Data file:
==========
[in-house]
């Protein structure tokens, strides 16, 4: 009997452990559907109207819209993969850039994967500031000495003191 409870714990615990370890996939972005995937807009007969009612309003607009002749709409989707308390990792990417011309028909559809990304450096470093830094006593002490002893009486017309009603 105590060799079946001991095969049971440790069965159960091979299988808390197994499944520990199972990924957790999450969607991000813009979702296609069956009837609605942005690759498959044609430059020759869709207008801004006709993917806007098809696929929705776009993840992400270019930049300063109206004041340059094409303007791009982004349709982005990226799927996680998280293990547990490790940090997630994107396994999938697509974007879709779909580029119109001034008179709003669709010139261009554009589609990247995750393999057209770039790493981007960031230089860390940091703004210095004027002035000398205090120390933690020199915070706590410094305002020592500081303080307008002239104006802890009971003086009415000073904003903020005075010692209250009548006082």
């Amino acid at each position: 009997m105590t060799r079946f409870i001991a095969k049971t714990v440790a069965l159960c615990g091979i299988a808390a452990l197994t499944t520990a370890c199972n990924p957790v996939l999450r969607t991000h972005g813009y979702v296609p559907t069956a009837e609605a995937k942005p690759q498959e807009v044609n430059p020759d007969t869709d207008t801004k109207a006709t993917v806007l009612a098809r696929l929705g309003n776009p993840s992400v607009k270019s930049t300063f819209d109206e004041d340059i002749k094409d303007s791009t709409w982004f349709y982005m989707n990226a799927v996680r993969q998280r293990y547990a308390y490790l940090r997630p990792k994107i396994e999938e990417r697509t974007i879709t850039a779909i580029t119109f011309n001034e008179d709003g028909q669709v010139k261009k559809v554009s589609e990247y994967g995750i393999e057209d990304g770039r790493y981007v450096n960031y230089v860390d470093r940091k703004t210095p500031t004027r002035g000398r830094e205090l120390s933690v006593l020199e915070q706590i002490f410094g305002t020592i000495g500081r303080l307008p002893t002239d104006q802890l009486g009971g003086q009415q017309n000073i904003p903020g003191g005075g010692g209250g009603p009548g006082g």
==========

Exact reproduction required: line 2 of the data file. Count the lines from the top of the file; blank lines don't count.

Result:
């Protein structure tokens, strides 16, 4: 009997452990559907109207819209993969850039994967500031000495003191 409870714990615990370890996939972005995937807009007969009612309003607009002749709409989707308390990792990417011309028909559809990304450096470093830094006593002490002893009486017309009603 105590060799079946001991095969049971440790069965159960091979299988808390197994499944520990199972990924957790999450969607991000813009979702296609069956009837609605942005690759498959044609430059020759869709207008801004006709993917806007098809696929929705776009993840992400270019930049300063109206004041340059094409303007791009982004349709982005990226799927996680998280293990547990490790940090997630994107396994999938697509974007879709779909580029119109001034008179709003669709010139261009554009589609990247995750393999057209770039790493981007960031230089860390940091703004210095004027002035000398205090120390933690020199915070706590410094305002020592500081303080307008002239104006802890009971003086009415000073904003903020005075010692209250009548006082």